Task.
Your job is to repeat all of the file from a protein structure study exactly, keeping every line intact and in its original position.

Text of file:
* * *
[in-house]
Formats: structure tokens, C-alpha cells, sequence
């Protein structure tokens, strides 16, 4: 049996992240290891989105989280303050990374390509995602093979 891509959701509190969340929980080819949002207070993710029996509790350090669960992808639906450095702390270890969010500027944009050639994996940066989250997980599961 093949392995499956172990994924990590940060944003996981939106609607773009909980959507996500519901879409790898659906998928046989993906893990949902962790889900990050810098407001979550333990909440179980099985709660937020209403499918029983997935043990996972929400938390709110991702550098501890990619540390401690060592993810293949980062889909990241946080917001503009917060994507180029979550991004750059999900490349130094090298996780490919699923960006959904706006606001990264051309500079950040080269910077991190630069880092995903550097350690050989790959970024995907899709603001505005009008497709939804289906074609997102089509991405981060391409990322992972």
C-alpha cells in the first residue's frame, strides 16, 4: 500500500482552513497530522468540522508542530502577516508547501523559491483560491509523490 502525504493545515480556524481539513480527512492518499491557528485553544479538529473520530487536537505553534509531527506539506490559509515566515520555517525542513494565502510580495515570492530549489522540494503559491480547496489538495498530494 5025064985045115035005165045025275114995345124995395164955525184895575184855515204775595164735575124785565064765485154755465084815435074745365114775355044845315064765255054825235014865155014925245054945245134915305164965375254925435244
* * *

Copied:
[in-house]
Formats: structure tokens, C-alpha cells, sequence
């Protein structure tokens, strides 16, 4: 049996992240290891989105989280303050990374390509995602093979 891509959701509190969340929980080819949002207070993710029996509790350090669960992808639906450095702390270890969010500027944009050639994996940066989250997980599961 093949392995499956172990994924990590940060944003996981939106609607773009909980959507996500519901879409790898659906998928046989993906893990949902962790889900990050810098407001979550333990909440179980099985709660937020209403499918029983997935043990996972929400938390709110991702550098501890990619540390401690060592993810293949980062889909990241946080917001503009917060994507180029979550991004750059999900490349130094090298996780490919699923960006959904706006606001990264051309500079950040080269910077991190630069880092995903550097350690050989790959970024995907899709603001505005009008497709939804289906074609997102089509991405981060391409990322992972």
C-alpha cells in the first residue's frame, strides 16, 4: 500500500482552513497530522468540522508542530502577516508547501523559491483560491509523490 502525504493545515480556524481539513480527512492518499491557528485553544479538529473520530487536537505553534509531527506539506490559509515566515520555517525542513494565502510580495515570492530549489522540494503559491480547496489538495498530494 5025064985045115035005165045025275114995345124995395164955525184895575184855515204775595164735575124785565064765485154755465084815435074745365114775355044845315064765255054825235014865155014925245054945245134915305164965375254925435244